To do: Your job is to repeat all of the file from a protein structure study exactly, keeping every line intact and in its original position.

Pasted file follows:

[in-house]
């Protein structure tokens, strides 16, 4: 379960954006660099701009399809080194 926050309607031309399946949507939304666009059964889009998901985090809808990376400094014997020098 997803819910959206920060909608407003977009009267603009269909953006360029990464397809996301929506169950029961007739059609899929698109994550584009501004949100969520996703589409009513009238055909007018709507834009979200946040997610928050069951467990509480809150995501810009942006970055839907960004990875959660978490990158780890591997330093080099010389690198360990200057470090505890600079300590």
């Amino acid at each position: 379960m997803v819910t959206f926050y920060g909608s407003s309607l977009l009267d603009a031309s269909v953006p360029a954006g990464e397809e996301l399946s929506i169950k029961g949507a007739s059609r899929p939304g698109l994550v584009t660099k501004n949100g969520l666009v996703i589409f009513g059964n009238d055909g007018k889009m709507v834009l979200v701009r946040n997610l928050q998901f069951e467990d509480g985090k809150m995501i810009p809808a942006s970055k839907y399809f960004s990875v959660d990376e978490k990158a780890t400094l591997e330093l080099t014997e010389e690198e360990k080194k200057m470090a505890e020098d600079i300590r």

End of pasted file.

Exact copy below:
[in-house]
């Protein structure tokens, strides 16, 4: 379960954006660099701009399809080194 926050309607031309399946949507939304666009059964889009998901985090809808990376400094014997020098 997803819910959206920060909608407003977009009267603009269909953006360029990464397809996301929506169950029961007739059609899929698109994550584009501004949100969520996703589409009513009238055909007018709507834009979200946040997610928050069951467990509480809150995501810009942006970055839907960004990875959660978490990158780890591997330093080099010389690198360990200057470090505890600079300590």
């Amino acid at each position: 379960m997803v819910t959206f926050y920060g909608s407003s309607l977009l009267d603009a031309s269909v953006p360029a954006g990464e397809e996301l399946s929506i169950k029961g949507a007739s059609r899929p939304g698109l994550v584009t660099k501004n949100g969520l666009v996703i589409f009513g059964n009238d055909g007018k889009m709507v834009l979200v701009r946040n997610l928050q998901f069951e467990d509480g985090k809150m995501i810009p809808a942006s970055k839907y399809f960004s990875v959660d990376e978490k990158a780890t400094l591997e330093l080099t014997e010389e690198e360990k080194k200057m470090a505890e020098d600079i300590r």